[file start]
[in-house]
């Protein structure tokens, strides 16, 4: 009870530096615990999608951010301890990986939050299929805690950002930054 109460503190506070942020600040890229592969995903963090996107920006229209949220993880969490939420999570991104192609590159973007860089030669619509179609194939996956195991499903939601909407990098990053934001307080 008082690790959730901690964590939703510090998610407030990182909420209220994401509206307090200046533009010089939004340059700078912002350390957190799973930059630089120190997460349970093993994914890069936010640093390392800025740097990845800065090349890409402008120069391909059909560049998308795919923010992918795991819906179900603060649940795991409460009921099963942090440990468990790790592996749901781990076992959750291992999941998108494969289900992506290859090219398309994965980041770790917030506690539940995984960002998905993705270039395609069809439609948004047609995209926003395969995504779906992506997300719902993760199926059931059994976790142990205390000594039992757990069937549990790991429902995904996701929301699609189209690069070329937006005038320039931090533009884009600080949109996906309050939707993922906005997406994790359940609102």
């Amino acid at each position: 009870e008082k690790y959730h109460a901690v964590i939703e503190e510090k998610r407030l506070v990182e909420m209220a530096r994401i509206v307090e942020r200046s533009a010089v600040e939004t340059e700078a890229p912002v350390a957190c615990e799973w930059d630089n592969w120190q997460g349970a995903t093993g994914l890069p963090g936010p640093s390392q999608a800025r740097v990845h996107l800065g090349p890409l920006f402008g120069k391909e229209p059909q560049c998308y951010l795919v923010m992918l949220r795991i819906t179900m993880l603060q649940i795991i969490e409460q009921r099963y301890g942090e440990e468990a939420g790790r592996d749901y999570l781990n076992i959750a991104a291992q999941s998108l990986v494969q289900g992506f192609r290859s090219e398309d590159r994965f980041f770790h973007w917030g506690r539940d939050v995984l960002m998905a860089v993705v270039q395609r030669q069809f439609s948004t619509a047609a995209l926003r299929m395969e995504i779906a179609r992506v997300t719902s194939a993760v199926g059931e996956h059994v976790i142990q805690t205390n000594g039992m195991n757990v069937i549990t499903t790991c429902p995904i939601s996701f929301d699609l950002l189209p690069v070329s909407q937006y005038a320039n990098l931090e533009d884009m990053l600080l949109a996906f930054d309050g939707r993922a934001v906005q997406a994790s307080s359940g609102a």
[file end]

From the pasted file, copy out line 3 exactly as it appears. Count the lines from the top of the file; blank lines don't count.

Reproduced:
């Amino acid at each position: 009870e008082k690790y959730h109460a901690v964590i939703e503190e510090k998610r407030l506070v990182e909420m209220a530096r994401i509206v307090e942020r200046s533009a010089v600040e939004t340059e700078a890229p912002v350390a957190c615990e799973w930059d630089n592969w120190q997460g349970a995903t093993g994914l890069p963090g936010p640093s390392q999608a800025r740097v990845h996107l800065g090349p890409l920006f402008g120069k391909e229209p059909q560049c998308y951010l795919v923010m992918l949220r795991i819906t179900m993880l603060q649940i795991i969490e409460q009921r099963y301890g942090e440990e468990a939420g790790r592996d749901y999570l781990n076992i959750a991104a291992q999941s998108l990986v494969q289900g992506f192609r290859s090219e398309d590159r994965f980041f770790h973007w917030g506690r539940d939050v995984l960002m998905a860089v993705v270039q395609r030669q069809f439609s948004t619509a047609a995209l926003r299929m395969e995504i779906a179609r992506v997300t719902s194939a993760v199926g059931e996956h059994v976790i142990q805690t205390n000594g039992m195991n757990v069937i549990t499903t790991c429902p995904i939601s996701f929301d699609l950002l189209p690069v070329s909407q937006y005038a320039n990098l931090e533009d884009m990053l600080l949109a996906f930054d309050g939707r993922a934001v906005q997406a994790s307080s359940g609102a």